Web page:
Best Multisport Destination: Costa Verde, Brazil

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Sending Rio de Janeiro. (Alain Denis)

Pristine beaches. Rugged jungles and canyons. Five thousand miles of Atlantic shoreline. Brazil is tectonically designed for adventure. That said, logistics can be challenging in a Portuguese-speaking country with a laid-back attitude about everything. To explore Costa Verde, which stretches 100 miles south from Rio de Janeiro to the colonial town of Paraty, sign up for BikeHike Adventures‘ nine-day High Energy Extravaganza, a best-of sampler. The outfitter will help you navigate the mountainous hiking trails near Rio, raft Class II–IV Mambucaba River through the Atlantic rainforest, kayak the turquoise Mamangua fjord, and stand-up paddleboard off the white sand near Paraty. $2,899.

Best Multisport Destination Runner-Up: Futaleufú River, Chile

(Wikimedia Commons)

As if paddling Patagonia’s Class IV–V Futaleufú River wasn’t enough of a workout, the folks at Bio Bio Expeditions have padded this nine-day itinerary, based out of BBX’s luxurious riverside camp, with enough action to bring an Ironman to his knees. A typical day looks like this. 8 a.m.: yoga on the riverside deck. 9 a.m.: homemade granola, smoothies, and pancakes. 10 a.m.: a three-mile hike to check out Terminator Rapid, the longest Class V-plus rapid on the Fu. Noon: lunch. 12:30 to 3:30 p.m.: paddle Class IV–V whitewater. 4 p.m.: ride horseback or mountain-bike steep climbs in the foothills of the Andes. 6 p.m.: happy hour in the riverside hot tub. 8 p.m.: lamb stew dinner. 9:30 p.m.: salsa dancing. Midnight: crash in a tented bungalow. Morning: repeat. $3,200.

Best Airport Bar: Tortola, British Virgin Islands

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Tortola, British Virgin Islands. (Michael Byrne)

Walk down a gravel path from Terrence B. Lettsome Airport to De Loose Mongoose, just a few hundred yards away. It overlooks stunning Trellis Bay and serves frozen rum cocktails and conch fritters. Stick your feet in the sand and try not to miss your flight.

Best Ocean Trip: Sailing the Marshall Islands

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Majuro, Marshall Islands. (Andre Seale)

Set 2,273 miles southwest of Honolulu—the nearest landmark—the Marshall Islands are so remote, covering only 70 square miles total, that it takes at least 10 hours to sail from one island to the next. Which is why we love them. Visit with Sausalito, California–based Ocean Voyages on the KeAma II, an 80-foot sailboat with room for six guests, equipped with sea kayaks, sailboards, and snorkeling and fishing gear. Leave the navigation to your expert captain as you snorkel among shipwrecks off Wotje Atoll, walk the deserted beaches of uninhabited Erikub Atoll, and fish for mahi-mahi off Maloelap Atoll. Dinner is fresh coconut water and grilled yellowfin tuna. From $5,950 per person.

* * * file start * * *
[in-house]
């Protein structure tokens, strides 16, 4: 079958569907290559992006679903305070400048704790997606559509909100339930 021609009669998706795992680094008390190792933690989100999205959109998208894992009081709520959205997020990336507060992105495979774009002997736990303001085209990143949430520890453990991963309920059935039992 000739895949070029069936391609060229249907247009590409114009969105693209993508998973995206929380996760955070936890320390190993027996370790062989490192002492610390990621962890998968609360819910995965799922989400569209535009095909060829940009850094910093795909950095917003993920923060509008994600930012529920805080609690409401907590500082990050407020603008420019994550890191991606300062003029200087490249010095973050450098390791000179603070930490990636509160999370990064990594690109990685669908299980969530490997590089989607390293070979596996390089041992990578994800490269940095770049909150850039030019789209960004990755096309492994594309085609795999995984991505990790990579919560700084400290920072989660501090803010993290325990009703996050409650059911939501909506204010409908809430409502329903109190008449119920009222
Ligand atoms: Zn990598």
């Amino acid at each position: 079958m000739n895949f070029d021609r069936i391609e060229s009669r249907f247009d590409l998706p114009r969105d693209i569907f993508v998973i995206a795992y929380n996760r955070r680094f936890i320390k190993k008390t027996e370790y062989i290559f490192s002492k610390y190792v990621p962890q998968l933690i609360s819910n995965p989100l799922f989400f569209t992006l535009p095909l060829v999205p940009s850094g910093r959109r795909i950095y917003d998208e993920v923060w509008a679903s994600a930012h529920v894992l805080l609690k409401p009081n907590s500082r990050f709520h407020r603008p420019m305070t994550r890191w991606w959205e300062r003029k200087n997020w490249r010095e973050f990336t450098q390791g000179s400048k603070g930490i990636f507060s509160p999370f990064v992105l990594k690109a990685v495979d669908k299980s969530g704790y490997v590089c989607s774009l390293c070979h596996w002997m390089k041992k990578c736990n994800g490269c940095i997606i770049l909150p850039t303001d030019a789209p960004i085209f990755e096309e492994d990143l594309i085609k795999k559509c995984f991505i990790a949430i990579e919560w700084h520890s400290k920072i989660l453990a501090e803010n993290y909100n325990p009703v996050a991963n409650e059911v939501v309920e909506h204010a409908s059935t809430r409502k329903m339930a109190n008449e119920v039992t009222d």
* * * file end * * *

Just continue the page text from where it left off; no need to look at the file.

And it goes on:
Best Ocean Trip Runner-Up: Paddle Italy’s Cinque Terre

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The colorful harbor at Cinque Terre. (JeniFoto )

Many travelers cycle or hike their way down coastal Italy, gazing out at the turquoise Mediterranean. Very few get on the water. On Tofino Expeditions‘ 11-day trip down the astonishing Ligurian coast, explore a promised land of grapes, olives, and anchovies. After a night’s stay at an organic farm in the hills outside Genoa, paddle roughly eight miles a day along Cinque Terre National Park, passing 11th-century churches, swimming off empty beaches, and hiking up to sleepy villages where you’ll stop for sustenance—fresh fish, focaccia slathered in pesto, and vino delle Cinque Terre. $4,490.

Best Islands: Haida Gwaii, British Columbia

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Sailing the Hecate Strait in the Maple Leaf with a few dolphin buddies. (Kevin J. Smith)

Aptly nicknamed the Galápagos of Canada, Haida Gwaii is a largely uninhabited archipelago of 138 islands 80 miles off the British Columbia coast. Only 4,000 humans live here, 70 percent of them native Haida people. The inland temperate rainforests are full of eagles and huge black bears. The surrounding waters host sea lions, seals, porpoises, humpback whales, three species of killer whales, dolphins, and very large steelhead. All of which is to say: this is wild heaven.

It’s also threatened by a proposal to send megatankers here with fuel from the controversial Fort McMurray tar sands—all the more reason to acquaint yourself with it now. From December to April, stay at Copper Bay Lodge on Moresby Island (seven days, $4,170 all-inclusive), and spey-cast for 20-pound steelhead under stands of 700-year-old cedar trees on the Yakoun River. Paddlers: try an eight-day kayak expedition through Gwaii Haanas National Park, with stops to see the native totems at Ninstints and soak in hot springs overlooking the San Cristobal Mountains ($2,321). Or sail the spectacular Hecate Strait on a nine-day trip on the 92-foot tall ship the Maple Leaf ($4,750).